Oakers at TPP Protest
I like it when our kids go to protests. Willow has been at a number of protests and has helped bail me out of jail. Yesterday an intrepid group of Oakers, including Edmund, Sapphyre, Christian, Tomato and Kaya went to the US Capitol in Washington DC to protest the Trans-Pacific Partnership affectionately referred to as TPP.
What is it like to sit next to your mom and have her tell you that there is some chance she might get arrested? Fortunately, things did not go that way at the most recent protest of the TPP.
The TPP is barely a trade agreement. It is being called a trade agreement, because the business media likes these, corporations can justify lobbying for “free trade” and because what it really is is so ugly that it would be politically impractical to ask for it. It is a transfer of power away from governments and citizens to corporations.
It’s about corporations being able to sue countries for passing laws or making court rulings that might impact their future profits. It’s about Monsanto wanting a back door way to block labeling of GMO food in all the TPP countries. It’s about a hugely profitable pharmaceutical industry that wants to make sure that people in Vietnam can’t access affordable generic medicine. And no, this is not going to create good jobs in the US. TPP makes it even easier for corporations to move production to countries with unbelievably low wages and bad working conditions.
Here are a couple of the better propaganda pieces on it.
These trade agreement laws are such favorites of big business, that they can not avoid filling them with all manner of poor, unconstitutional, and corrupt structures. Just as the progressive movement helped push back the WTO negotiations in Seattle in 1999, now activists must rally to block this far less attractive “free trade” agreement. And TPP is in trouble. Many of the countries involved are not agreeing to the extreme US proposals in the negotiations. And there is a lot of opposition in the US Congress to passing TPP and to passing Fast Track Trade Authority (which hands over control of trade treaties to the executive branch). Without fast track, TPP itself is unlikely to pass in Congress.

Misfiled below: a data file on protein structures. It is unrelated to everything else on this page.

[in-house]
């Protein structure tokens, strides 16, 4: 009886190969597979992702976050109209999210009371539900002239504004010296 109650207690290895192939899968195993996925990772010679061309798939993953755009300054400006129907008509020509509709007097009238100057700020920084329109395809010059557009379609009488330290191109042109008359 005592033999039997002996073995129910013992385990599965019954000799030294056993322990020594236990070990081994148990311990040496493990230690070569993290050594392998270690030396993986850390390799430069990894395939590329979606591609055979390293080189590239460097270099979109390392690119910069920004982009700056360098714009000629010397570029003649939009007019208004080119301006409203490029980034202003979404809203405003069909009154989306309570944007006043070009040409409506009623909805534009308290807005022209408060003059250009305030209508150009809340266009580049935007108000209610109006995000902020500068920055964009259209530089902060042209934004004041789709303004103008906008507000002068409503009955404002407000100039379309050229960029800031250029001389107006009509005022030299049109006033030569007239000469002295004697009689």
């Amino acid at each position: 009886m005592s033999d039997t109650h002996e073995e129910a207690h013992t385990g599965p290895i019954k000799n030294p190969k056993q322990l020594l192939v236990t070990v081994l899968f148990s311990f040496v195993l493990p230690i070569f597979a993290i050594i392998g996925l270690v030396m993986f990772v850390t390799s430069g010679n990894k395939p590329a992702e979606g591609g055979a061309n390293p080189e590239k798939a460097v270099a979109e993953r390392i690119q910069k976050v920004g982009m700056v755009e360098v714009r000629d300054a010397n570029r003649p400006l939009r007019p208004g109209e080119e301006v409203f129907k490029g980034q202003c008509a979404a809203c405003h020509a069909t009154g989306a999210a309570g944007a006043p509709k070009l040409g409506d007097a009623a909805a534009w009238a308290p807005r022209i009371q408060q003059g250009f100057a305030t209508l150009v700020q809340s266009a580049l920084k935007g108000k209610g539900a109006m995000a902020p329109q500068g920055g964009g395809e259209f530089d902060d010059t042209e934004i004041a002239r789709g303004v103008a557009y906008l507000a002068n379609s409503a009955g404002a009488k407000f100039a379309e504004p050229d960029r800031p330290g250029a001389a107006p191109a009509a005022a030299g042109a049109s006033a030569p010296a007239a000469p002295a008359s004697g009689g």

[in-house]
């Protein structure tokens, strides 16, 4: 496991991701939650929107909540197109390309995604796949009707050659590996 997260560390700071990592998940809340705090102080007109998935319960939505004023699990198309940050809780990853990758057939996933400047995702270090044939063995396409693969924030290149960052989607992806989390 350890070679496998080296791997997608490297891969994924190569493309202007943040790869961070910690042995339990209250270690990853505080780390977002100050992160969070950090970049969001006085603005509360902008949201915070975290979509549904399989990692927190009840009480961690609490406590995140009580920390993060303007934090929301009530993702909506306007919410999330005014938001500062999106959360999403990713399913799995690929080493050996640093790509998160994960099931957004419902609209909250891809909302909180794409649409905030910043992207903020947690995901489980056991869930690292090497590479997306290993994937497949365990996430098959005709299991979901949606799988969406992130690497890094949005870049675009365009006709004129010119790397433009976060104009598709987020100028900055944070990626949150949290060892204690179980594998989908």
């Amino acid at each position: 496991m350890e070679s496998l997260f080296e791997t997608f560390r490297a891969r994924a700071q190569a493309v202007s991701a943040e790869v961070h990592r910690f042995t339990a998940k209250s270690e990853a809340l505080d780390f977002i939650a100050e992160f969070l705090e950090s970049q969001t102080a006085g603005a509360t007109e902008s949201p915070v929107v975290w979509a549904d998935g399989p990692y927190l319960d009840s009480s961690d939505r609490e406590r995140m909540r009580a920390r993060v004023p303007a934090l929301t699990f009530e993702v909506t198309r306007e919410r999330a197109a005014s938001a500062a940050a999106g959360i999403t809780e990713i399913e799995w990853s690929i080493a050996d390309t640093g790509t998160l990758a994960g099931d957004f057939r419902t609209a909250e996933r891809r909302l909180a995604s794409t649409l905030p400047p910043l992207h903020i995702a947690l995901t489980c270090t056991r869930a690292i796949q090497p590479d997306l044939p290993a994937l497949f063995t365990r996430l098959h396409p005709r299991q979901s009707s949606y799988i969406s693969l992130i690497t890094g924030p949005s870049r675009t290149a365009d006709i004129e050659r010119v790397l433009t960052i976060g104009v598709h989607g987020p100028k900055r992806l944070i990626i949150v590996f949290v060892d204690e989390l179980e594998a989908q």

Our folks did one of the few things you can do about this situation – they went and spoke truth to power. Now power was only willing to put up with a tiny amount of the truth. But the protesters danced nimbly between rules of the congressional committees and their rights to free speech.
The shirts were about North American Free Trade Agreement, NAFTA. TPP is an expanded version of NAFTA that includes more countries. Michael Froman (the US Trade Rep who was testifying at the House hearing we went to) was talking a few days ago about how great NAFTA has been, and he said that NAFTA created big trade surplus for the US. This is just plain false. The annual trade deficit with Mexico and Canada has increased by $155 Billion.
[Edited by Judy Youngquest]